I am really impressed with how delicate the guys in the band made this excellent album as the music is really nice to enjoy from start to end or full album at its entirety. Talking about style and similarity, I would say this is like Radiohead with much more definitive border, music-wise. You know, sometimes is very hard to get the music of Radiohead as you cannot guess where it's heading to or whether or not the music is going to end. Also, the music is quite similar with Marillion Hogarth era even though Gazpacho music is much clear and better - you know the melody as well as its nuances. Vocal wise, Gazpacho is much deeper than Hogarth voice style. Some people reckon this band is quite similar with Coldplay but it's proggier. As I am not quite familiar with Coldplay, I really cannot comment on this. But ....look at the subtleties of the music this band produce - it amazingly there is "feel" component in it which reminds me to Pink Floyd. I am not saying that the music is something like Pink Floyd but there is definitely "feel" i.e. the right timing for entering the music (usually through drum or voices). There are many segments that demonstrate excellent signatures.

What about this? : Marillion "H" + Radiohead + Pink Floyd + Coldplay ...?

Well it's really up to you. One thing for sure: I really enjoy this album from start to end and in most cases I need to replay the album in its entirety. I recommend you play this album LOUD during late night, put the light off plus a cup of hot black coffee (no sugar please ...!). Would be great if you have a decent stereo set, at minimum a NAD power and preamp, NAD CD player plus B&W speaker. WOW! You will get full satisfaction with your music journey if you have this with you ....!

"Monument" (2:06) kick the album off with a sort of unstructured and ambient music that was quite hard to digest at first spin but it grew on me and now has become an integral part that I can not afford not to play this tone setting track. It's strategically positioned at the beginning of the album to give the listeners an indication of what sort of music they will listen to. It seems like the music that follows would be a heavy one

But it's NOT! Listen to the second track "Hell Freezes Over I "(5:46) that enters nicely into my ears and it's really a joy listening especially with its ambient introduction using repeated guitar fills. Observe how drums enter the music in a crescendo style; it's really fantastic. In most cases I add my power amp volume to get full sound of this great entrance of drums. And then ...oh boy ...listen to how deep and powerful the male vocal puts his voice at the beginning of lyrical verse. It's really cool .....! The enjoyment does not stop here, my friends ... The next track "Hell Freezes Over II" (4:37) is another wonderfully crafted music. Even though this is the continuation of previous track but it has different style There are great segments I can feel throughout this track especially the time when there is a change of melody marked by the drums work or vocal or guitar work. All the style are really in slow tempo - but so powerful nuances. The interlude session with unique sort of keyboard sound - or probably other kind of instruments that sound like keyboard, making the music so traditional in nature.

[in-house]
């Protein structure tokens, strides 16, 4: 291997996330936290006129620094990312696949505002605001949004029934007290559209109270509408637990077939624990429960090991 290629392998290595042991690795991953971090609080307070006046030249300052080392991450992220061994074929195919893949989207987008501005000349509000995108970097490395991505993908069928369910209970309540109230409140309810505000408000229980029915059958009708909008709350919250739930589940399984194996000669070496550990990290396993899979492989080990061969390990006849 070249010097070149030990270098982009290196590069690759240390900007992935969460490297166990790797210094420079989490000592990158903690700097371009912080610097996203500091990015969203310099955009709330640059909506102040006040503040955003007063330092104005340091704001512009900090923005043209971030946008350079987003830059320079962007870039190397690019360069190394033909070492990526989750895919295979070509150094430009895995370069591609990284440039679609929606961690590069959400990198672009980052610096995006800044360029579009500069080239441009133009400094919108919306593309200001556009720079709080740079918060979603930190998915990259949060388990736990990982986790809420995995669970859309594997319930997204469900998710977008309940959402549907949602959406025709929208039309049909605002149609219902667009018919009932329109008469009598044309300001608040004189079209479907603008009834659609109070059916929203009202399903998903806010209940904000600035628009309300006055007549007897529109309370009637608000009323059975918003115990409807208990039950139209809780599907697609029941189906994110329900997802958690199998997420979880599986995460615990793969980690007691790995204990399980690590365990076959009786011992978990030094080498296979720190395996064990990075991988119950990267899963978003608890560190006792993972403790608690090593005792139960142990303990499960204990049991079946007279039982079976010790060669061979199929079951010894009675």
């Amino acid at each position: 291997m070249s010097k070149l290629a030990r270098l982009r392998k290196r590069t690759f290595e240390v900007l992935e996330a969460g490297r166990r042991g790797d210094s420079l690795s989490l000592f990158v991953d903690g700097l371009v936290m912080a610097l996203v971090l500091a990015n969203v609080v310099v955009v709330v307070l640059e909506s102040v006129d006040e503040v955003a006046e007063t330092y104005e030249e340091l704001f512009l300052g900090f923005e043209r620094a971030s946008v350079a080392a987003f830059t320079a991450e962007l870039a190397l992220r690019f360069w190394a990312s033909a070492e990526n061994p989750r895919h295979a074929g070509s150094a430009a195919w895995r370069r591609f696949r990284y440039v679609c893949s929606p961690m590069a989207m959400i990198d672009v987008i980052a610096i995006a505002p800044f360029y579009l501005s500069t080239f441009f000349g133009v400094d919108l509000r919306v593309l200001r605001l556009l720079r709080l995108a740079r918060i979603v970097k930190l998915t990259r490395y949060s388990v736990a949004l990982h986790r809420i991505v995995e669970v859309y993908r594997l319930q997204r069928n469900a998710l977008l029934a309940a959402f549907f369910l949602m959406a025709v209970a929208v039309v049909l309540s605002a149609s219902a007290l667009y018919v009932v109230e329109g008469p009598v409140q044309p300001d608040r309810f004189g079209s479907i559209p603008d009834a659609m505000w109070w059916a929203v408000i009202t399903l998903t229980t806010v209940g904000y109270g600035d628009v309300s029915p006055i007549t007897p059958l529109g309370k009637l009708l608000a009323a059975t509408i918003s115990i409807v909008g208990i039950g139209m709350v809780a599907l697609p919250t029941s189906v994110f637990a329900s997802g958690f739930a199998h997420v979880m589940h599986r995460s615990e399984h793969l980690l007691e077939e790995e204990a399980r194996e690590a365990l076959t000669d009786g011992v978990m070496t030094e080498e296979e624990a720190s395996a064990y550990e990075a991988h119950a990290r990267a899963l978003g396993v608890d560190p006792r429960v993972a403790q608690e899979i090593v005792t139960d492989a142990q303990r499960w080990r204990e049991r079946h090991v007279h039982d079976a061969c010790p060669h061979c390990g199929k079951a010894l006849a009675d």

"Black Lily" (4:58) continues the journey with powerful voice in the vein of Muse music - even though not exactly the same. The voice is deeper here, of course. "Gold Star" (4:15) starts off differently with sorts of mandolin or acoustic guitar work combined nicely with violin-like sound. It returns back to the "Hell Freezes Over III" (2:37). I do not know for what reason the band made the series in four parts but with different location in the album - there must be reason for doing that. But, it's really nice. And I am sure you will enjoy the innovative part in "Mary Celeste" (5:44) where you find a unique segment where you have a blend of traditional music performed beautifully by the band. To me this segment happens to be like a big surprise as it comes out at the later location of the entire album. It's really a cool segment. The segment I am referring to is somewhere located at the end of the track starting at minutes 4:15. It sounds like a traditional Scotland music? Am not sure but it's really great!

The rest of the album still in similar vein with previous tracks and they are all good tracks. What Did I Do reminds me to Muse music style.

Overall, this is an excellent addition to any prog music collection that you should not miss at all. It deserves a four-star plus rating. Enjoying the music of this album is like having peace of mind , so good cool. You must have it! Keep on proggin' ...!

Peace on earth and mercy mild - GW

Report this review (#1290659)
Posted Monday, October 13, 2014 | Review Permalink
5 stars This is one of the brightest post-rock/progressive albums, knowing that Gazpacho makes a type of progressive/post artsy alternative rock that is similar to Marillion, Anathema, Kent or Porcupine Tree. It's slow, plodding post-rock with melancholy melodies, diverse instruments and wistful vocals. March of the Ghosts, the band's 7th record and second on KScope, is what I would call a really good record . I love the instrumentation and the writing and the band's hybrid progressive sound definitely fits in with labelmates Porcupine Tree and Anathema, which is a great compliment to the band. The 4 intertwined tracks 'Hell Freezes Over' I-IV, have a really beautiful, anthemic chorus that finally culminates in something that borders on 'heavy' on the final track of the album.
Report this review (#1824697)
Posted Sunday, November 19, 2017 | Review Permalink

GAZPACHO March of Ghosts ratings only

chronological order | showing rating only

Post a review of GAZPACHO March of Ghosts

You must be a forum member to post a review, please register here if you are not.


As a registered member (register here if not), you can post rating/reviews (& edit later), comments reviews and submit new albums.

You are not logged, please complete authentication before continuing (use forum credentials).

Forum user
Forum password

Copyright Prog Archives, All rights reserved. | Legal Notice | Privacy Policy | Advertise | RSS + syndications

Other sites in the MAC network: — jazz music reviews and archives | — metal music reviews and archives

Donate monthly and keep PA fast-loading and ad-free forever.